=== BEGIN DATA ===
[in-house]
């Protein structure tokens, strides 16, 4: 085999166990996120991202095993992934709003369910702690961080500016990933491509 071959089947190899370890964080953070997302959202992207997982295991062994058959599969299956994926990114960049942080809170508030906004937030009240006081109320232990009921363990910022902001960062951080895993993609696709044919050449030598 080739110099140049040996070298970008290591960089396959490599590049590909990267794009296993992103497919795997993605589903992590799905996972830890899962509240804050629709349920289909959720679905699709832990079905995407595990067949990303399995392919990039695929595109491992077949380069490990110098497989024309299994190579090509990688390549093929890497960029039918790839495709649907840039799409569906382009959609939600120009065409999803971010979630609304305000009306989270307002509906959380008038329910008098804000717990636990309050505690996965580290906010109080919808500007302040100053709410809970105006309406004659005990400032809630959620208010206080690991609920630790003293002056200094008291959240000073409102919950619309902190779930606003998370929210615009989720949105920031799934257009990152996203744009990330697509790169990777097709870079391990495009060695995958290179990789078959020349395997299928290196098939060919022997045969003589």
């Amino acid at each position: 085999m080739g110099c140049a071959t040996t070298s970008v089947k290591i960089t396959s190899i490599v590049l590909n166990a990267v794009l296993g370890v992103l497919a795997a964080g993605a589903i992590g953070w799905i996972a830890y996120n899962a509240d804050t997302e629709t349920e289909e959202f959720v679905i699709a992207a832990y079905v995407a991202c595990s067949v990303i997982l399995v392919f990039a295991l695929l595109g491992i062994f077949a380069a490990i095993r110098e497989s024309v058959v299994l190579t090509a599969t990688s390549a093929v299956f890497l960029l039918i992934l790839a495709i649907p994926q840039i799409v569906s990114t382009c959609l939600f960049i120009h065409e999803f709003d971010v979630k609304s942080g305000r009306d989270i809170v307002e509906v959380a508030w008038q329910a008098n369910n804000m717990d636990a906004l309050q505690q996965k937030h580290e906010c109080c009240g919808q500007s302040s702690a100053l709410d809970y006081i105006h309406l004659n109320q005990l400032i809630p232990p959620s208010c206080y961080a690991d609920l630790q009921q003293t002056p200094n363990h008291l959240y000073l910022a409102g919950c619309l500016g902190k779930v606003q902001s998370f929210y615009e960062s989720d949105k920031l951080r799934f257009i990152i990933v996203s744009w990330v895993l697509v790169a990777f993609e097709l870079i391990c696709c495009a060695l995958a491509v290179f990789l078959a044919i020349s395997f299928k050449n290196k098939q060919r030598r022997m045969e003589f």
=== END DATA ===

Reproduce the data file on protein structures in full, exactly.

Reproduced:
[in-house]
């Protein structure tokens, strides 16, 4: 085999166990996120991202095993992934709003369910702690961080500016990933491509 071959089947190899370890964080953070997302959202992207997982295991062994058959599969299956994926990114960049942080809170508030906004937030009240006081109320232990009921363990910022902001960062951080895993993609696709044919050449030598 080739110099140049040996070298970008290591960089396959490599590049590909990267794009296993992103497919795997993605589903992590799905996972830890899962509240804050629709349920289909959720679905699709832990079905995407595990067949990303399995392919990039695929595109491992077949380069490990110098497989024309299994190579090509990688390549093929890497960029039918790839495709649907840039799409569906382009959609939600120009065409999803971010979630609304305000009306989270307002509906959380008038329910008098804000717990636990309050505690996965580290906010109080919808500007302040100053709410809970105006309406004659005990400032809630959620208010206080690991609920630790003293002056200094008291959240000073409102919950619309902190779930606003998370929210615009989720949105920031799934257009990152996203744009990330697509790169990777097709870079391990495009060695995958290179990789078959020349395997299928290196098939060919022997045969003589």
């Amino acid at each position: 085999m080739g110099c140049a071959t040996t070298s970008v089947k290591i960089t396959s190899i490599v590049l590909n166990a990267v794009l296993g370890v992103l497919a795997a964080g993605a589903i992590g953070w799905i996972a830890y996120n899962a509240d804050t997302e629709t349920e289909e959202f959720v679905i699709a992207a832990y079905v995407a991202c595990s067949v990303i997982l399995v392919f990039a295991l695929l595109g491992i062994f077949a380069a490990i095993r110098e497989s024309v058959v299994l190579t090509a599969t990688s390549a093929v299956f890497l960029l039918i992934l790839a495709i649907p994926q840039i799409v569906s990114t382009c959609l939600f960049i120009h065409e999803f709003d971010v979630k609304s942080g305000r009306d989270i809170v307002e509906v959380a508030w008038q329910a008098n369910n804000m717990d636990a906004l309050q505690q996965k937030h580290e906010c109080c009240g919808q500007s302040s702690a100053l709410d809970y006081i105006h309406l004659n109320q005990l400032i809630p232990p959620s208010c206080y961080a690991d609920l630790q009921q003293t002056p200094n363990h008291l959240y000073l910022a409102g919950c619309l500016g902190k779930v606003q902001s998370f929210y615009e960062s989720d949105k920031l951080r799934f257009i990152i990933v996203s744009w990330v895993l697509v790169a990777f993609e097709l870079i391990c696709c495009a060695l995958a491509v290179f990789l078959a044919i020349s395997f299928k050449n290196k098939q060919r030598r022997m045969e003589f």